Pyrrhula pyrrhula (Linnaeus, 1758)
Family: Passeriformes > Fringillidae
A fairly sedentary resident species, the Bullfinch is distributed widely across Britain & Ireland. The highest densities of this lovely bird are found in lowland wooded landscapes.
The male has a striking bright pink breast and neck, contrasting with a smart black cap. The females are duller, but still highly attractive birds. Bullfinches can often be seen at garden bird feeders, and in spring they will visit garden fruit trees to nibble the buds. Their call is a soft single whistle.
There was a steep decline in UK Bullfinch numbers at the end of the 1970s and, though there has been an upturn in the fortunes of this species more recently, the population is still around 40% lower than in the 1960s. It may be that declining habitat quality and decreasing numbers of large orchards are impacting the population.
Select a topic for more facts and statistics about the Bullfinch
Bullfinch identification is usually straightforward. The following article may help when identifying Bullfinch.
Chaffinch is one of our most common and familiar birds, but young birds and females are harder to identify than the stunning males. In winter, Chaffinches are joined by their northern cousins, Brambling. How can you pick them out in the midst of Chaffinches?
Help fund research into Chaffinch decline
The loss of Chaffinches in the UK requires urgent action now. We have developed a programme of research that will help to pinpoint the drivers of this decline. Find out how you can help.... read more
Listen to example recordings of the main vocalisations of Bullfinch, provided by xeno-canto contributors.
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Status and Trends
Population size and trends and patterns of distribution based on BTO surveys and atlases with data collected by BTO volunteers.
This species can be found on the following statutory and conservation listings and schedules.
The UK Bullfinch population entered a long period of decline in the mid 1970s, following a period of relative stability. The decline was initially very steep, and more so in farmland than in wooded habitats, but became shallower and eventually ended around 2000, since when there has been some increase. CES and CBC/BBS both suggest there are large annual fluctuations around the overall long-term trend. The BBS map of change in relative density between 1994-96 and 2007-09 indicates that major decreases in southern and western parts of the UK over that period contrasted with increases in northern England and eastern Scotland. There has been a decline across Europe since 1980 (PECBMS: PECBMS 2020a>). The UK conservation listing was downgraded from red to amber in 2009 (Eaton et al. 2009).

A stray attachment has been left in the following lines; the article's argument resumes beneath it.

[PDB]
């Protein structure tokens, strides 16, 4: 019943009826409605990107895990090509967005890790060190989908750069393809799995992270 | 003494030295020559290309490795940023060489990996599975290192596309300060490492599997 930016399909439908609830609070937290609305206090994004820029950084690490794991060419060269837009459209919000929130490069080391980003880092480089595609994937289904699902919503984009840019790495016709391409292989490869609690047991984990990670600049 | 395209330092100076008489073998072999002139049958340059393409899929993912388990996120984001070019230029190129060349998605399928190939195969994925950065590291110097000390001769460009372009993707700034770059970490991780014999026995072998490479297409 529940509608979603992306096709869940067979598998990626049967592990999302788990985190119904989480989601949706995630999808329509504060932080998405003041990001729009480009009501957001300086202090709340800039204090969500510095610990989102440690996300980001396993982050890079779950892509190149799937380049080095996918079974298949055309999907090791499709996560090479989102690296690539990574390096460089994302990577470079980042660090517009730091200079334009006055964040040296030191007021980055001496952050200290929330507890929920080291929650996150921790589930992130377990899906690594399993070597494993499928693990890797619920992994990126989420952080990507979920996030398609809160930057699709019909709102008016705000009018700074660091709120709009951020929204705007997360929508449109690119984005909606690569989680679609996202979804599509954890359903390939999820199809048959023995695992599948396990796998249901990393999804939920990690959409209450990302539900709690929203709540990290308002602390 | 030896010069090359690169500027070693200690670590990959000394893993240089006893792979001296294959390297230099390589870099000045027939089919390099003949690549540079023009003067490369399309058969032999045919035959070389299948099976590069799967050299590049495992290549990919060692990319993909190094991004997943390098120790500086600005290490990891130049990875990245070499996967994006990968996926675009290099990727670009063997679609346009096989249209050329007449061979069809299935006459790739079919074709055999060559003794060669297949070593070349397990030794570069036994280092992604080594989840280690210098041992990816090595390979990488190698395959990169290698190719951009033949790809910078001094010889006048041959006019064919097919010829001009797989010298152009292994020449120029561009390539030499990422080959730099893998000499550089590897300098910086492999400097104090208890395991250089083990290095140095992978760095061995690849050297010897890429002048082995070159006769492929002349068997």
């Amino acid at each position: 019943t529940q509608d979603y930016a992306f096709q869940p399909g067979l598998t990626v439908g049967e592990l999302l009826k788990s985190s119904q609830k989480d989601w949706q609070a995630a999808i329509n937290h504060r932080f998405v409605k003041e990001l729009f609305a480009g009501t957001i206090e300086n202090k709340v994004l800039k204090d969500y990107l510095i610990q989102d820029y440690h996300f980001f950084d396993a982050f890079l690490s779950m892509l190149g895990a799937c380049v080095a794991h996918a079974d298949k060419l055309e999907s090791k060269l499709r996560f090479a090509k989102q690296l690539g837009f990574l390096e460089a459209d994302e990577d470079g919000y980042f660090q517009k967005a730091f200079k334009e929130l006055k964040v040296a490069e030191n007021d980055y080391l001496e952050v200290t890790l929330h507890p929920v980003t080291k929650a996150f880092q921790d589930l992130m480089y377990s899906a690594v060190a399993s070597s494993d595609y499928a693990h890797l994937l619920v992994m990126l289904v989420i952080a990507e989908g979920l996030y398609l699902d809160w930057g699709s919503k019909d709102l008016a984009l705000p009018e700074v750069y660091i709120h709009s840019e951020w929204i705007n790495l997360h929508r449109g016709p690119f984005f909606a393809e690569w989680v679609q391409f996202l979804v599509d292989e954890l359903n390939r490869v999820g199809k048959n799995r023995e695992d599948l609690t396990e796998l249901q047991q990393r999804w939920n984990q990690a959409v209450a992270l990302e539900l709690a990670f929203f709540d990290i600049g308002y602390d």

|UK breeding population
|-41% decrease (1967–2020)
Bullfinches are relatively sedentary in Britain & Ireland, with a wide distribution. Densities are highest in lowland wooded landscapes, particularly in Ireland, and lowest in large conurbations and in upland areas. Bullfinches are absent from open country with few trees, such as around the Wash, in exposed coastal regions in western Ireland, and on many Scottish islands.
Occupied 10-km squares in UK
|No. occupied in breeding season
|% occupied in breeding season
|No. occupied in winter
|% occupied in winter
European Distribution Map
Breeding Season Habitats
|Most frequent in